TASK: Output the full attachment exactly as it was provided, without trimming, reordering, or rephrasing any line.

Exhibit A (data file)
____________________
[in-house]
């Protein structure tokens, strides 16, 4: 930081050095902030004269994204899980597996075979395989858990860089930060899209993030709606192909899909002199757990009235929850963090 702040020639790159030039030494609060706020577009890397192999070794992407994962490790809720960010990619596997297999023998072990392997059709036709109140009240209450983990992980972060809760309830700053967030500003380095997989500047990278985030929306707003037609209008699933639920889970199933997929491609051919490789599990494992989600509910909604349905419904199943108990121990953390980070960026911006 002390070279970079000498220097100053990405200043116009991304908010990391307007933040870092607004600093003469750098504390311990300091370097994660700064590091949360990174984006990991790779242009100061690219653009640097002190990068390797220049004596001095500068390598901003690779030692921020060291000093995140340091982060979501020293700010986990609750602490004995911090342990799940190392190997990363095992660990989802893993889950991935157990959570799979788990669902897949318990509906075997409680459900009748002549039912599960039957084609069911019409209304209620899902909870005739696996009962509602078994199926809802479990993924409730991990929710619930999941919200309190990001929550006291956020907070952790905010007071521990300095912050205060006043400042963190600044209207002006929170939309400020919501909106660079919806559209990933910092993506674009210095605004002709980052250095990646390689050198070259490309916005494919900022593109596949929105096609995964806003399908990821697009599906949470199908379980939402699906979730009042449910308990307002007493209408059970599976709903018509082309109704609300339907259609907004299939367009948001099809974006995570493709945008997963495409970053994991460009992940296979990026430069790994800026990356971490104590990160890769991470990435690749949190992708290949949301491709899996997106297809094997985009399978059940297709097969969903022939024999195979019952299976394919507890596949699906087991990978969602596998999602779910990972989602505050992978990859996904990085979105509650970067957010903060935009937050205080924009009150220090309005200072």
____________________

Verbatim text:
[in-house]
């Protein structure tokens, strides 16, 4: 930081050095902030004269994204899980597996075979395989858990860089930060899209993030709606192909899909002199757990009235929850963090 702040020639790159030039030494609060706020577009890397192999070794992407994962490790809720960010990619596997297999023998072990392997059709036709109140009240209450983990992980972060809760309830700053967030500003380095997989500047990278985030929306707003037609209008699933639920889970199933997929491609051919490789599990494992989600509910909604349905419904199943108990121990953390980070960026911006 002390070279970079000498220097100053990405200043116009991304908010990391307007933040870092607004600093003469750098504390311990300091370097994660700064590091949360990174984006990991790779242009100061690219653009640097002190990068390797220049004596001095500068390598901003690779030692921020060291000093995140340091982060979501020293700010986990609750602490004995911090342990799940190392190997990363095992660990989802893993889950991935157990959570799979788990669902897949318990509906075997409680459900009748002549039912599960039957084609069911019409209304209620899902909870005739696996009962509602078994199926809802479990993924409730991990929710619930999941919200309190990001929550006291956020907070952790905010007071521990300095912050205060006043400042963190600044209207002006929170939309400020919501909106660079919806559209990933910092993506674009210095605004002709980052250095990646390689050198070259490309916005494919900022593109596949929105096609995964806003399908990821697009599906949470199908379980939402699906979730009042449910308990307002007493209408059970599976709903018509082309109704609300339907259609907004299939367009948001099809974006995570493709945008997963495409970053994991460009992940296979990026430069790994800026990356971490104590990160890769991470990435690749949190992708290949949301491709899996997106297809094997985009399978059940297709097969969903022939024999195979019952299976394919507890596949699906087991990978969602596998999602779910990972989602505050992978990859996904990085979105509650970067957010903060935009937050205080924009009150220090309005200072």